I took it to Tom thinking there was no hope, but what the heck, a new one would probably cost $7 to $8 thousand. Tom told me he would take a look at it, so I left it with him on a Friday, expecting little or nothing. I also expected it to take a few weeks to find out nothing could be done.

On the following Monday, Tom called, and I expected to hear "I looked at it, and there's nothing I can do." Instead, Tom said he decided to work on it over the weekend, since it was a "first" for him (brass radiator). He said he was done, when would I like to pick it up!!!!

When I picked up the radiator, it looked great, and my next worry was, how much? To my surprise, it was under $400.

This is the second K radiator Tom worked on for me. He's just starting to clean and solder. The first looked the same:


This is how the first one looked on our car:


Tom has now rebuilt two Model N radiators and our 13 T. This is a radiator I bought from Homer's sale a few years ago. Anyone who was at the sale may recall the condition the radiators were in (not good). It's the early Model N style, and I intend to replace the later radiator (also rebuilt by Tom) on our early N:


On our Model K Roadster, the radiator core was in bad condition. Tom said he could make it work, but the cores under the crank box would not have circulated, so we went with a new core. He used oval core since we are going to drive the car extensively, and we kept the original core on the shelf. I spent less than $1,000 for the recore, that included cutting in the crankbox:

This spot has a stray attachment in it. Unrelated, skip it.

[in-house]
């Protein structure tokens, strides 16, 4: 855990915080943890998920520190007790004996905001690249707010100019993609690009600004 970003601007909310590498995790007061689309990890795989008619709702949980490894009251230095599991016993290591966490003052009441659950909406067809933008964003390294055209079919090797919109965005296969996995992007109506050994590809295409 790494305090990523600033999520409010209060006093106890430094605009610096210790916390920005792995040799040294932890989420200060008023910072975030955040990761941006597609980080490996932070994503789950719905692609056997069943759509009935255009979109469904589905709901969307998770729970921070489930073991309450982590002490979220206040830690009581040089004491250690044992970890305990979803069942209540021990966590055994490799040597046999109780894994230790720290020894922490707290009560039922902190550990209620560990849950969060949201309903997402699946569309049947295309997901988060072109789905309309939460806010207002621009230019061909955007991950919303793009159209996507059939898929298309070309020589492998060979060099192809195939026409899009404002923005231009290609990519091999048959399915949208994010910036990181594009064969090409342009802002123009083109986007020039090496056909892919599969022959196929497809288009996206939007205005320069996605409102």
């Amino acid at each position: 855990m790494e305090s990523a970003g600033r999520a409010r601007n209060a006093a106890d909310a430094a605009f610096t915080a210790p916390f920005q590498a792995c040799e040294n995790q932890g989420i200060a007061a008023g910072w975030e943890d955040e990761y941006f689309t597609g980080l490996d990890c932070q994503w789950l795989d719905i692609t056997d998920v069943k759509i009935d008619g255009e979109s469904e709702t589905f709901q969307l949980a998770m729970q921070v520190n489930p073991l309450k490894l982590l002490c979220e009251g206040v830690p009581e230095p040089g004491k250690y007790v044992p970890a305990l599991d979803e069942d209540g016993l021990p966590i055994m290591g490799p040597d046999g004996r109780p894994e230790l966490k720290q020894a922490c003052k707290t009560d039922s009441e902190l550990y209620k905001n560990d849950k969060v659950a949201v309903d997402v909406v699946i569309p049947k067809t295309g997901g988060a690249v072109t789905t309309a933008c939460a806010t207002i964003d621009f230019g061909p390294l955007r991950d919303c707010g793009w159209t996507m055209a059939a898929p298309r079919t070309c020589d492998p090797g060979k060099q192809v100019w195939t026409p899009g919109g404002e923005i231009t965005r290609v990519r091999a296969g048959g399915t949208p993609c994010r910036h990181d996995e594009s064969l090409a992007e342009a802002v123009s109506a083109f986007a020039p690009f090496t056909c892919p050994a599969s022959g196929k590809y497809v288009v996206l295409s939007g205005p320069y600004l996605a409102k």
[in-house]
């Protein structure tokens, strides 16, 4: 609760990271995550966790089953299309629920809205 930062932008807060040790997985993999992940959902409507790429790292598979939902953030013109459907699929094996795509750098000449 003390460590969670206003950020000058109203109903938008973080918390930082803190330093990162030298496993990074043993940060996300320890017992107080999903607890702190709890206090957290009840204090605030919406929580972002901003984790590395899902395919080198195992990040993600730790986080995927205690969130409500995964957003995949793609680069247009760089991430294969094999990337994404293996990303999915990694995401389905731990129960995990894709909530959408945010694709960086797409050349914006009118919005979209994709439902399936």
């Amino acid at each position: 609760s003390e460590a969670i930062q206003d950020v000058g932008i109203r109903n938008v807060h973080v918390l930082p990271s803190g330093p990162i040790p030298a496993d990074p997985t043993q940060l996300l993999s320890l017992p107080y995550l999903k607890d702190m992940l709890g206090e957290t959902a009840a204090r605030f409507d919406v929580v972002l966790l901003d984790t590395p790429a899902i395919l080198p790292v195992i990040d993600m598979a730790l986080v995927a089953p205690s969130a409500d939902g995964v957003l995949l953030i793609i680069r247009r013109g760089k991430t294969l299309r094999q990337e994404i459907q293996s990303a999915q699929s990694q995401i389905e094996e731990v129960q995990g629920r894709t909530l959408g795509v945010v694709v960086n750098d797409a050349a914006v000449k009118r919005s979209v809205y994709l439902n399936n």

I have no relationship to Tom's Radiator, except that I'm thrilled with his work. If anyone wants his contact info, send me a P.M.

Rob


Top of pagePrevious messageNext messageBottom of page Link to this message  By Les Schubert on Thursday, April 23, 2015 - 03:21 pm:

There is a lot to be said for learning to do it yourself
Consider picking up a junk radiator and taking it apart
There are also some good books available telling you how to work on them
Ordering a new core to your specifications is not difficult


Top of pagePrevious messageNext messageBottom of page Link to this message  By Perry Goble on Thursday, April 23, 2015 - 04:25 pm:

You can do it just remove the bottom tank , push a brass braising rod up each tube . If you don't feel you can , take it to any radiator shop they can do it. See the Model t Ford factory service manual page 203 par 857


Top of pagePrevious messageNext messageBottom of page Link to this message  By wayne johnson on Thursday, April 23, 2015 - 08:09 pm:

I plan on putting it back on and seeing how bad it leaks. I will attempt to braze up any small leaks or ones that are not resolved with the other tricks I have read about. If it is leaking too bad, then I'll probably have somebody look. I haven't filled it up in 10 years so who knows what will happen.


Top of pagePrevious messageNext messageBottom of page Link to this message  By Les Schubert on Thursday, April 23, 2015 - 08:32 pm:

Wayne
On my radiator other brass work I try to use a big electric "iron" (really it is copper)

50-50 solder works nicely

CLEANING is everything


Top of pagePrevious messageNext messageBottom of page Link to this message  By Rob Heyen - Eastern Nebraska on Thursday, April 23, 2015 - 08:48 pm:

Unfortunately, when I've tried to "fix" radiators, the outcomes have been less than desired. I think the problem is excess. Excess solder, excess heat, then excessive leaking..... :-(


Top of pagePrevious messageNext messageBottom of page Link to this message  By JD, Wichita, KS on Friday, April 24, 2015 - 02:23 pm:

Les
If you have time, please post some pics of your soldering equipment and supplies. And maybe a little how-to.